Optimal Unsupervised Learning in a SingleLayer Linear Feedforward Neural Network
, 1989
"... A new approach to unsupervised learning in a singlelayer linear feedforward neural network is discussed. An optimality principle is proposed which is based upon preserving maximal information in the output units. An algorithm for unsupervised learning based upon a Hebbian learning rule, which achie ..."
Abstract

Cited by 218 (0 self)
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A new approach to unsupervised learning in a singlelayer linear feedforward neural network is discussed. An optimality principle is proposed which is based upon preserving maximal information in the output units. An algorithm for unsupervised learning based upon a Hebbian learning rule, which achieves the desired optimality is presented, The algorithm finds the eigenvectors of the input correlation matrix, and it is proven to converge with probability one. An implementation which can train neural networks using only local "synaptic" modification rules is described. It is shown that the algorithm is closely related to algorithms in statistics (Factor Analysis and Principal Components Analysis) and neural networks (Selfsupervised Backpropagation, or the "encoder" problem). It thus provides an explanation of certain neural network behavior in terms of classical statistical techniques. Examples of the use of a linear network for solving image coding and texture segmentation problems are presented. Also, it is shown that the algorithm can be used to find "visual receptive fields" which are qualitatively similar to those found in primate retina and visual cortex.
Kernel principal component analysis
 ADVANCES IN KERNEL METHODS  SUPPORT VECTOR LEARNING
, 1999
"... A new method for performing a nonlinear form of Principal Component Analysis is proposed. By the use of integral operator kernel functions, one can efficiently compute principal components in highdimensional feature spaces, related to input space by some nonlinear map; for instance the space of all ..."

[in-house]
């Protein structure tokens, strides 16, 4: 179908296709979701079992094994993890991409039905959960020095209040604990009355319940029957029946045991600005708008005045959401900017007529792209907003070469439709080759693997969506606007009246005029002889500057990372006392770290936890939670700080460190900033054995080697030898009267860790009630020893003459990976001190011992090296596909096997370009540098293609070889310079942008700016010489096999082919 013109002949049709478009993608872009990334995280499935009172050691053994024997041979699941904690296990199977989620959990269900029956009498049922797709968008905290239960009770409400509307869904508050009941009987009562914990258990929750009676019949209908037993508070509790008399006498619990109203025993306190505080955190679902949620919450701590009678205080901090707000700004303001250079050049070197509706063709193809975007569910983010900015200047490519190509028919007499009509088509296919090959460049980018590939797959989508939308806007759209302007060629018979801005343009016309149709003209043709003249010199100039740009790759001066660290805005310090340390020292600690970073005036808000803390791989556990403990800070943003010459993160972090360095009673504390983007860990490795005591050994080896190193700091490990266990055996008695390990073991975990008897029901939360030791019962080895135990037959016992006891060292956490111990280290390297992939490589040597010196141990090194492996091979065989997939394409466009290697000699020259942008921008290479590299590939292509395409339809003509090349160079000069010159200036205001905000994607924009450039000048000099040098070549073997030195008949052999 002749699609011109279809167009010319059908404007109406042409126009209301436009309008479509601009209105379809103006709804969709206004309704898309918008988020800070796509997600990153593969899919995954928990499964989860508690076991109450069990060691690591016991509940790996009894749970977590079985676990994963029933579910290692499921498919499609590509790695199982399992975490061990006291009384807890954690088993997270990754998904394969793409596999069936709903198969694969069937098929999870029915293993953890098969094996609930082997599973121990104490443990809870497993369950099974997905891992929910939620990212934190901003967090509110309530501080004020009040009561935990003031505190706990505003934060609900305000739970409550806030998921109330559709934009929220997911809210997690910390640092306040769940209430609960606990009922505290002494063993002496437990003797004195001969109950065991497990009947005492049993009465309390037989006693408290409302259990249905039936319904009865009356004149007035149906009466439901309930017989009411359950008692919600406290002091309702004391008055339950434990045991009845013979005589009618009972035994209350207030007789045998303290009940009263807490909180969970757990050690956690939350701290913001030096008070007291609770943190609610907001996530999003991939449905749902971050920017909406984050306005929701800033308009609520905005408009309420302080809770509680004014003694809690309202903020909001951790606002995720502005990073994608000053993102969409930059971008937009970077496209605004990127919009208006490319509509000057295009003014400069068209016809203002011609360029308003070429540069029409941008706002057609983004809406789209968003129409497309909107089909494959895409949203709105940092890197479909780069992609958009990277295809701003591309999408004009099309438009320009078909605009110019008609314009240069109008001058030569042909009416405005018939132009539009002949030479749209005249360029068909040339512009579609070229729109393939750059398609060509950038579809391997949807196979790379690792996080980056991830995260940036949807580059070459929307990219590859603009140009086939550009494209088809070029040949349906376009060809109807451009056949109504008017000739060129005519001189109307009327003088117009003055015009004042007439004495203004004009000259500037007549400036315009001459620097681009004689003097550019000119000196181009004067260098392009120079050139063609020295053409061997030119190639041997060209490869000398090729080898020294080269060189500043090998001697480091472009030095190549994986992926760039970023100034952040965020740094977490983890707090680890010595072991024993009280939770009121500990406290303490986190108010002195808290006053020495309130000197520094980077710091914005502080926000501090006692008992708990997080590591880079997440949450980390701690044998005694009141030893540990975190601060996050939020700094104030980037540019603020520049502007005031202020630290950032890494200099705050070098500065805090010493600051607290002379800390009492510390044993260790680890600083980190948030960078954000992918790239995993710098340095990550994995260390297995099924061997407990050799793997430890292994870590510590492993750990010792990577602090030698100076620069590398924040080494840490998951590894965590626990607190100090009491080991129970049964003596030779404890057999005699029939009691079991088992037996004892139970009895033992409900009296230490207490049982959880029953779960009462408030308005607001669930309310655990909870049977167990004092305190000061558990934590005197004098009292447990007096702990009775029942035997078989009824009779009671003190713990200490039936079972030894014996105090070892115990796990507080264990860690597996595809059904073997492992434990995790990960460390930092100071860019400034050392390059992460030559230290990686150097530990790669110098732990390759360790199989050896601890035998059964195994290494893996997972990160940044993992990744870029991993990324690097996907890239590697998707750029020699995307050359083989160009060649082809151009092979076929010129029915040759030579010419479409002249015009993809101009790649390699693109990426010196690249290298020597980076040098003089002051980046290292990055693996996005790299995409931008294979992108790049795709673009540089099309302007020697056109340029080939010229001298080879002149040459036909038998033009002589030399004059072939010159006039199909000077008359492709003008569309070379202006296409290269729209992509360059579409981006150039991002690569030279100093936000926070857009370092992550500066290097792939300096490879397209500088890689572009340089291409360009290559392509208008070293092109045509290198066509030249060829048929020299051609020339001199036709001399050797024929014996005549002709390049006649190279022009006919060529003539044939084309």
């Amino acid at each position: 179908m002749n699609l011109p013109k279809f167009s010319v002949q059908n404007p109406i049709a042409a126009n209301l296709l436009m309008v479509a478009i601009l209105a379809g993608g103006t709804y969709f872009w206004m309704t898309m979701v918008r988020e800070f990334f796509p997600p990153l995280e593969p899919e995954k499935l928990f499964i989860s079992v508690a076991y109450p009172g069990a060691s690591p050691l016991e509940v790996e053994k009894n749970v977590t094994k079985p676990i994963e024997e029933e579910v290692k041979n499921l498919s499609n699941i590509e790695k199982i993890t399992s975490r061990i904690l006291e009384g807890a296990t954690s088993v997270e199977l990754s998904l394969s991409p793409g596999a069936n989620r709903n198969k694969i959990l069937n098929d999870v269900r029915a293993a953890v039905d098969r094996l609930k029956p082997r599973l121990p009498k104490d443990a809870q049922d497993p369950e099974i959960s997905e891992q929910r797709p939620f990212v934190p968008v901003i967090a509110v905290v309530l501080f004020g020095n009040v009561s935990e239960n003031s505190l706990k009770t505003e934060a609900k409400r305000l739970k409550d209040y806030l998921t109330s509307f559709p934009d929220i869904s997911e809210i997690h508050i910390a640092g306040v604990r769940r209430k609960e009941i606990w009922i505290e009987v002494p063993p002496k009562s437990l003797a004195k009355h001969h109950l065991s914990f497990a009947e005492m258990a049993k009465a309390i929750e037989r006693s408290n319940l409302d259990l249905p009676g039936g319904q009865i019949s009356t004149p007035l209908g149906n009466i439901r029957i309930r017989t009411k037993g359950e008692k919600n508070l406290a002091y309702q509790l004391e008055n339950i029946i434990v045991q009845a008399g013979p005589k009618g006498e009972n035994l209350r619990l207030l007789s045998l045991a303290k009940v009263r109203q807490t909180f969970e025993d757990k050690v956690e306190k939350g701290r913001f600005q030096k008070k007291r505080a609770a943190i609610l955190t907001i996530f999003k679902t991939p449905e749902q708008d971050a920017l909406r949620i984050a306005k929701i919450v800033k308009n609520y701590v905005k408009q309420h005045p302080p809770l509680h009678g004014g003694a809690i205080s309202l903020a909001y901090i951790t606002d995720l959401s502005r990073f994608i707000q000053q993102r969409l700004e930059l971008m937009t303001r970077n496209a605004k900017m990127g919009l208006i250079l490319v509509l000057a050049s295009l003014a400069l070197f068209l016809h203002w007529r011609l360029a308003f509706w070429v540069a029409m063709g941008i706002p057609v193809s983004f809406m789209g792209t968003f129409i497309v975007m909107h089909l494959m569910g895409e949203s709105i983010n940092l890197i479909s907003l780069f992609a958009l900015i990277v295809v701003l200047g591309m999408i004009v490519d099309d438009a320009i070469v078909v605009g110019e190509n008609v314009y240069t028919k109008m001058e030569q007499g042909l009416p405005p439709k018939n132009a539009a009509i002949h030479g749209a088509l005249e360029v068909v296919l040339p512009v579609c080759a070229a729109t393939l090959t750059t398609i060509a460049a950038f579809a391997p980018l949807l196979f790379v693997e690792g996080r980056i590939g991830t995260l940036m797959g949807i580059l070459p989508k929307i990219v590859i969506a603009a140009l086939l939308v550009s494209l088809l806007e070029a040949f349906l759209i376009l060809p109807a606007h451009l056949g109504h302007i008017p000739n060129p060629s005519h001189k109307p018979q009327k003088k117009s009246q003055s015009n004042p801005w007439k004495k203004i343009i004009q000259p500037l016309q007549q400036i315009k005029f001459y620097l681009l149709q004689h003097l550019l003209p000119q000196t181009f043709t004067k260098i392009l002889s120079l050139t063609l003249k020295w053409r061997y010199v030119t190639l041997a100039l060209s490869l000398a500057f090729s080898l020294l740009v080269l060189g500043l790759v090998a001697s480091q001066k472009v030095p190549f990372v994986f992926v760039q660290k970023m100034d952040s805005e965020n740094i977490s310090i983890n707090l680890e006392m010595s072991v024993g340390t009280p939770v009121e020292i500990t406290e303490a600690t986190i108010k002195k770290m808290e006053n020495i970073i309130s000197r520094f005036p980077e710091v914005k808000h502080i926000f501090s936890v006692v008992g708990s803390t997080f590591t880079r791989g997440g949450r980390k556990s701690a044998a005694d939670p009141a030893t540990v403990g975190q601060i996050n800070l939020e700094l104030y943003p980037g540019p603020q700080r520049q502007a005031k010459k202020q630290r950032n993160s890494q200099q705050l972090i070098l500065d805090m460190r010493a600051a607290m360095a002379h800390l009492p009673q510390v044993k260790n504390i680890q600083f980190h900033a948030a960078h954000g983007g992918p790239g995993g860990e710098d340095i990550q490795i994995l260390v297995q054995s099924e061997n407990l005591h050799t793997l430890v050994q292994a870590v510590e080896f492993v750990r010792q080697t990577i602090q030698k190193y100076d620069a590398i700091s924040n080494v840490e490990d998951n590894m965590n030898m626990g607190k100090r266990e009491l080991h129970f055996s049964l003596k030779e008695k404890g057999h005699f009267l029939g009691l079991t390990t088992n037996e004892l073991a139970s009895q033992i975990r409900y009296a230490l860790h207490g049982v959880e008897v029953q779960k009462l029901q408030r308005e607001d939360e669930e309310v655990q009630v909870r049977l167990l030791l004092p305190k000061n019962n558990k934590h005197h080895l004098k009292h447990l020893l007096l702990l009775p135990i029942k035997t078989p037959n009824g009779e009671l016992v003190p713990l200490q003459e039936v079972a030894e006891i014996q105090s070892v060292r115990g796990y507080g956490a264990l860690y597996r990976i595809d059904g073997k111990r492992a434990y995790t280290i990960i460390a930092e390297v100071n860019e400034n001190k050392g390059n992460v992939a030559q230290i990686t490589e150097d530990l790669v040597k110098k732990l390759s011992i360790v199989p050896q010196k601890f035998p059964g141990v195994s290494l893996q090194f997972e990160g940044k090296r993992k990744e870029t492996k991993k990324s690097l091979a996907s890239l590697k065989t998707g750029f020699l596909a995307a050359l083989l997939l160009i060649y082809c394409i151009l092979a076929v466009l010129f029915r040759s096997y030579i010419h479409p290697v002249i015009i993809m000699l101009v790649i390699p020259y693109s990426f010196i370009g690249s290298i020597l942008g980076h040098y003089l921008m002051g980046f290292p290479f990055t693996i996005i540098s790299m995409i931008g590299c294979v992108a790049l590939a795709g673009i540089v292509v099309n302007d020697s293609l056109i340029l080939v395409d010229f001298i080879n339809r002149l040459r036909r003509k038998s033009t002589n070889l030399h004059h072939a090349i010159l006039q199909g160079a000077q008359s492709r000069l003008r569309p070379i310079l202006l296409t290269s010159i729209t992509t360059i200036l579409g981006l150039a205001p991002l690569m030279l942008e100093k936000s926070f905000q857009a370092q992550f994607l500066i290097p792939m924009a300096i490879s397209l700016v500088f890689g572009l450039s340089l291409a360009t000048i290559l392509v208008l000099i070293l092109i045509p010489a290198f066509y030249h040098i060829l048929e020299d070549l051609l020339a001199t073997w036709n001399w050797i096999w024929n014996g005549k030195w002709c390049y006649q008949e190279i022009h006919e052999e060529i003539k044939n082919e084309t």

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Cited by 177 (8 self)
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A new method for performing a nonlinear form of Principal Component Analysis is proposed. By the use of integral operator kernel functions, one can efficiently compute principal components in highdimensional feature spaces, related to input space by some nonlinear map; for instance the space of all possible dpixel products in images. We give the derivation of the method and present experimental results on polynomial feature extraction for pattern recognition.
Computational analysis of the role of the hippocampus in memory
 Hippocampus
, 1994
"... The authors draw together the results of a series of detailed computational studies and show how they are contributing to the development of a theory of hippocampal function. A new part of the theory introduced here is a quantitative analysis of how backprojections from the hippocampus to the neocor ..."
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Cited by 134 (14 self)
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The authors draw together the results of a series of detailed computational studies and show how they are contributing to the development of a theory of hippocampal function. A new part of the theory introduced here is a quantitative analysis of how backprojections from the hippocampus to the neocortex could lead to the recall of recent memories. The theory is then compared with other theories of hippocampal function. First, what is computed by the hippocampus is considered. The hypothesis the authors advocate, on the basis of the effects of damage to the hippocampus and neuronal activity recorded in it, is that it is involved in the formation of new memories by acting as an intermediateterm buffer store for information about episodes, particularly for spatial, but probably also for some nonspatial, information. The authors analyze how the hippocampus could perform this function, by producing a computational theory of how it operates, based on neuroanatomical and neurophysiological information about the different neuronal systems contained within the hippocampus. Key hypotheses are that the CA3 pyramidal cells operate as a single autoassociation network to store new episodic information as it arrives via a number of specialized preprocessing stages from many association areas of the cerebral cortex, and that the dentate
Map Learning with Uninterpreted Sensors and Effectors
 Artificial Intelligence
, 1997
"... This paper presents a set of methods by which a learning agent can learn a sequence of increasingly abstract and powerful interfaces to control a robot whose sensorimotor apparatus and environment are initially unknown. The result of the learning is a rich hierarchical model of the robot's world (it ..."
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Cited by 129 (20 self)